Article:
Dove Real Beauty Campaign2

Topics: Brand, Advertising, Dove Campaign for Real Beauty Pages: 9 (2368 words) Published: April 5, 2015

Dove Campaign for Real Beauty
Marketing Management

Submitted by: Conor McGinnity
Student Number:

Table of Contents

Brand Values of Dove2
Objectives of the campaign2
Target Market3
The Big Idea3
Bringing the Big idea to Life3
Communication touch points5
Criticism for the campaign5

Dove is a well-known brand by Unilever that sells beauty products for women. The brand is known for the moisturising action of its products and its support for real beauty among women (Unilever, 2015). Dove defines it as its social mission to portray the natural beauty of women in a positive light without the need for makeup or fancy products (Unilever, 2015). The campaign of real beauty by the brand is one of the most successful campaigns of the past decade. Starting with billboards, the campaign has now moved on to include videos, advertisements and workshops about real beauty around the world (Huffington Post, 2014). Started in 2004, the brand recently celebrated ten years of success of the campaign. In 2013, Dove launched the real beauty sketches advertisement that became the most watched advertisement of all time (Mashable, 2013). Dove has created a unique identity for the brand in a market that is full of various brands making different promises to enhance beauty in women. They have taken a cause that is supported by women around the world to appreciate the natural beauty that they possess. This essay analyses the objectives of the campaign, market segment towards which it is intended and discusses the big idea that was brought to life in the campaign. The communication touch points of the campaign are examined and the various viewpoints for the campaign obtained from secondary and primary research are discussed. Brand Values of Dove

The brand has come to stand for supporting real beauty in women after the launch of the real beauty campaign. It is one of the brands that have come to be known for more than its products and services. Dove has developed a brand identity of purity of product, building the integrity of its customers and supporter of natural beauty (Celebre & Denton, 2014). These brand values are apparent in all of its communication channels, especially the campaign for real beauty. Dove wants to inculcate the values of confidence and self-esteem among its customers through the use of the product (Unilever, 2015). These features of the brand has got it a brand following of loyal customers who turn to Dove to express the same values as the brand and show their support for the cause. Objectives of the campaign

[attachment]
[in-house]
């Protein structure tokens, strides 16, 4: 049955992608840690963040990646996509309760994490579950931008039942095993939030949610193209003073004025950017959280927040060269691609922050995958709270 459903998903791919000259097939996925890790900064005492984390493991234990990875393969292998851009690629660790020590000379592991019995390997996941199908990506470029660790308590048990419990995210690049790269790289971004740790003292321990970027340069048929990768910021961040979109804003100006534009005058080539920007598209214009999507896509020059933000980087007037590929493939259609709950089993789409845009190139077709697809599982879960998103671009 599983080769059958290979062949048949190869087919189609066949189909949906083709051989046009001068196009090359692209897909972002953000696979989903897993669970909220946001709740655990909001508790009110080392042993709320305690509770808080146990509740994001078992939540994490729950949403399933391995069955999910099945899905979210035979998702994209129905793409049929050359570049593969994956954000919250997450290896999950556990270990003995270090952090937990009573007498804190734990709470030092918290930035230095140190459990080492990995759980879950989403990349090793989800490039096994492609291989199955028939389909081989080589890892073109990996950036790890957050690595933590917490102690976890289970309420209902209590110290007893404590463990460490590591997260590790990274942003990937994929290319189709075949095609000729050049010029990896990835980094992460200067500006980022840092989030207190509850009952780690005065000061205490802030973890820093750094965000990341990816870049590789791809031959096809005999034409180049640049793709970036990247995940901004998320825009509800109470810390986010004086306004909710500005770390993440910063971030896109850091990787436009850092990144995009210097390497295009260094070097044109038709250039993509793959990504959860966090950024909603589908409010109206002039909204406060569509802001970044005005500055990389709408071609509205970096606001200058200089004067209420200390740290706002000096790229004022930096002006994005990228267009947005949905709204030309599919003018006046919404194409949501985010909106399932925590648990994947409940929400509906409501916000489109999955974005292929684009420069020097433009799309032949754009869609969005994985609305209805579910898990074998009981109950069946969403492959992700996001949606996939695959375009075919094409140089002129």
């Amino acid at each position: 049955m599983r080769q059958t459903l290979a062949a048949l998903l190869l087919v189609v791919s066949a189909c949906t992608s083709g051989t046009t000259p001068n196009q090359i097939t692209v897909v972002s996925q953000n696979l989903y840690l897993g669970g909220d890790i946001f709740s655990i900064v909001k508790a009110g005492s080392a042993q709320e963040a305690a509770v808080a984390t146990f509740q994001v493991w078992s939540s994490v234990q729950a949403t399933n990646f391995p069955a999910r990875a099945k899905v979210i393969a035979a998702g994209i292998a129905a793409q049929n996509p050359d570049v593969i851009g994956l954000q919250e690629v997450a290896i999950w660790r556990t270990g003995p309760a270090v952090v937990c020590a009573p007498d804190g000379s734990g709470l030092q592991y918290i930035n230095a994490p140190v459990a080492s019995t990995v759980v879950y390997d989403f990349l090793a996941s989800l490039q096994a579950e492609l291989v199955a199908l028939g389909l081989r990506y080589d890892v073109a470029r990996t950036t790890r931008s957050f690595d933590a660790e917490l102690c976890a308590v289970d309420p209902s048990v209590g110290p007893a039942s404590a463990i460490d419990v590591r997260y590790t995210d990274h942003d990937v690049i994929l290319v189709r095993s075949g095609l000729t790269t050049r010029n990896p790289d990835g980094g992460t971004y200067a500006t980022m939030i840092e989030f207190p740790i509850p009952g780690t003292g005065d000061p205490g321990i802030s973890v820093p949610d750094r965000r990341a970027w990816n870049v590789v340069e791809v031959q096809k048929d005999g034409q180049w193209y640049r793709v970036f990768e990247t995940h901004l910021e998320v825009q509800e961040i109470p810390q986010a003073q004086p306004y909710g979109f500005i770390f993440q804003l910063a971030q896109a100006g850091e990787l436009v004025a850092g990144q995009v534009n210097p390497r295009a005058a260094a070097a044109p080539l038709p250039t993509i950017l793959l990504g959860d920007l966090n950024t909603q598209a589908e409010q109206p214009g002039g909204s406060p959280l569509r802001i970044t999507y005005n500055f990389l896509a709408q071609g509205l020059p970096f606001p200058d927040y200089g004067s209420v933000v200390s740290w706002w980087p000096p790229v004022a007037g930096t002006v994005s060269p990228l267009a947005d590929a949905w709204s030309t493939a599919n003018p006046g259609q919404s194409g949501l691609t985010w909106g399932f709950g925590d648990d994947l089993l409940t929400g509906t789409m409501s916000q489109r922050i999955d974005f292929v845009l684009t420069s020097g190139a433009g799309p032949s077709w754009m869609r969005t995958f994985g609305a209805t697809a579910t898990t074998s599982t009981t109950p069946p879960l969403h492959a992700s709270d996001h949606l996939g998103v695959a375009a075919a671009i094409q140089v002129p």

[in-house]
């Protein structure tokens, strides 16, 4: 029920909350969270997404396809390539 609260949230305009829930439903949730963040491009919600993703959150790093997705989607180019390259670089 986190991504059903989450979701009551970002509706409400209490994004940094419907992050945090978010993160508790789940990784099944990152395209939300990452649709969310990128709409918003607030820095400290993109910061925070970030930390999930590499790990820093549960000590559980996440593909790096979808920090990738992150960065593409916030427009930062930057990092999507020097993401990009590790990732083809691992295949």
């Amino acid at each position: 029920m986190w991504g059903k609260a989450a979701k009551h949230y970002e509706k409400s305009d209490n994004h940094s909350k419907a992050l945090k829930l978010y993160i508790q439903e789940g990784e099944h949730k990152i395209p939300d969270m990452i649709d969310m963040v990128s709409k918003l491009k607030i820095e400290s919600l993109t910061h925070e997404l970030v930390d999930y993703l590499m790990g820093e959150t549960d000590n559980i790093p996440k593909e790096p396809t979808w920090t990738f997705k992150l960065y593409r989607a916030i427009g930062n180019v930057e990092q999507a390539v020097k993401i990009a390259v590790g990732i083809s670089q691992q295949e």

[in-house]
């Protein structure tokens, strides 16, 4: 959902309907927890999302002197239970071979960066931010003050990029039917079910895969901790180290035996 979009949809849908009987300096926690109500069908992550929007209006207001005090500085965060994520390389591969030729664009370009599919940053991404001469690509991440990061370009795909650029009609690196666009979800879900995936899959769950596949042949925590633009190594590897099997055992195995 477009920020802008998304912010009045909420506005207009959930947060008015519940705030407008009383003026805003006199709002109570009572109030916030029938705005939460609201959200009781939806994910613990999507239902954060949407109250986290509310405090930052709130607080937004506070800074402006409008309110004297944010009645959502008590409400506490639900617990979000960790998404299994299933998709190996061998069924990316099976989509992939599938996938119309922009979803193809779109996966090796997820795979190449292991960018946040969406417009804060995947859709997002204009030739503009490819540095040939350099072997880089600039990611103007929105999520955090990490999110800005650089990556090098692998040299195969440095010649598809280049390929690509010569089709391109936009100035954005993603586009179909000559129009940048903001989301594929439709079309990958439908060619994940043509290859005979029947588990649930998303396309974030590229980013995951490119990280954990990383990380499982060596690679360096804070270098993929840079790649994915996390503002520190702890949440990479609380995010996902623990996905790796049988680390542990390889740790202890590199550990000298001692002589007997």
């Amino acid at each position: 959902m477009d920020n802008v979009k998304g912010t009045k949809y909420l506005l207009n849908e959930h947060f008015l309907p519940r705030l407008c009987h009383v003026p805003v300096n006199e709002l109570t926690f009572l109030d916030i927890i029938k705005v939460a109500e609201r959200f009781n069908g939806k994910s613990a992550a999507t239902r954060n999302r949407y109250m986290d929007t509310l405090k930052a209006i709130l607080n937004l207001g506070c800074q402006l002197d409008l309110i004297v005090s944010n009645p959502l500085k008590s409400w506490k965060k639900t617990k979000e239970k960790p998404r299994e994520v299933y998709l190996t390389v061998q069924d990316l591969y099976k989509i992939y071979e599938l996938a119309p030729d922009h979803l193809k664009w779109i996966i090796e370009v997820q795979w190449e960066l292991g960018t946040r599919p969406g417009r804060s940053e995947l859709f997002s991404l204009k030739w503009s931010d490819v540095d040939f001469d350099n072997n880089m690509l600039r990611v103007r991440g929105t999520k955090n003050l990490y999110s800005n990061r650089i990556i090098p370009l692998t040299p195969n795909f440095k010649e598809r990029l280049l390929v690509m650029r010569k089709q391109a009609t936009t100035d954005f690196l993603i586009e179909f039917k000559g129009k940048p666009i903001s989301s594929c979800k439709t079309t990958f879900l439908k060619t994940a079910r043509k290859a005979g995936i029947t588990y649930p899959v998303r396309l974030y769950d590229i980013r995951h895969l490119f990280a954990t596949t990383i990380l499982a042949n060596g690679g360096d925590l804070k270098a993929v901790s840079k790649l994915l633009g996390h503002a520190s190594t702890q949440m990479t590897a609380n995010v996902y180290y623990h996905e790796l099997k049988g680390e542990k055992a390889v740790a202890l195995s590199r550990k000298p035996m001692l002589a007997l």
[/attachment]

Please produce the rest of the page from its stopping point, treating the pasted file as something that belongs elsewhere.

The objective of the campaign for real beauty is to develop brand love and loyalty among the customers (Etcoff et al, 2004). A larger objective is to encourage association of the cause of supporting real beauty with the product and the brand (Celebre & Denton, 2014). By focussing on a social issue such as standards of beauty in the world, Dove has instigated an interesting debate among all people questioning the society’s meaning of ‘beauty’ (Huffington Post, 2014). The debate on this larger issue of beauty standards goes beyond the product and interests people who might not be directly relevant for the brand. Through opening such communication about a social cause, Dove aims at increasing brand awareness and showing themselves as a socially responsible brand. Another objective for this campaign is to bring awareness and acceptance of natural beauty in the society and increasing the self-confidence and self-esteem among women about the way they look (Etcoff et al, 2004). Target Market

The target market for Dove is women between the ages of 16 years to 50 years of age (Etcoff et al, 2004). This is the age group that have a heightened sense of self-consciousness regarding own beauty. From the age of 16, the girls start to realise the beauty standards of society and measuring their own beauty against these standards. The...

Bibliography: Dove (2015) Real beauty [online]. Available at [Accessed on 26th March 2015]
Dove (2015) Dove Self Esteem Project [online]
Dove real beauty sketches (2015) Available at [Accessed on 26th March 2015)
Dove Self Esteem Project (2015) Available at [Accessed on 27th March 2015]
Dye, L. (2009) ‘Consuming constructions: A critique of Dove’s campaign for real beauty’, Canadian Journal of Media Studies, 5(1), 114-128.
Grand Prix (2007) ‘Grand Prize Winner: Dove ‘Evolution’’, Creativity, “Special Report:  Creativity Awards”, pg. 46.
Twitter (2015) Dove [online]. Available at [Accessed on 27th March 2015]
Unilever (2015) Dove [online]
Vivek, S. D., Beatty, S. E., & Morgan, R. M. (2012) ‘Customer engagement: Exploring customer relationships beyond purchase’, Journal of Marketing Theory and Practice, 20, 127-145.
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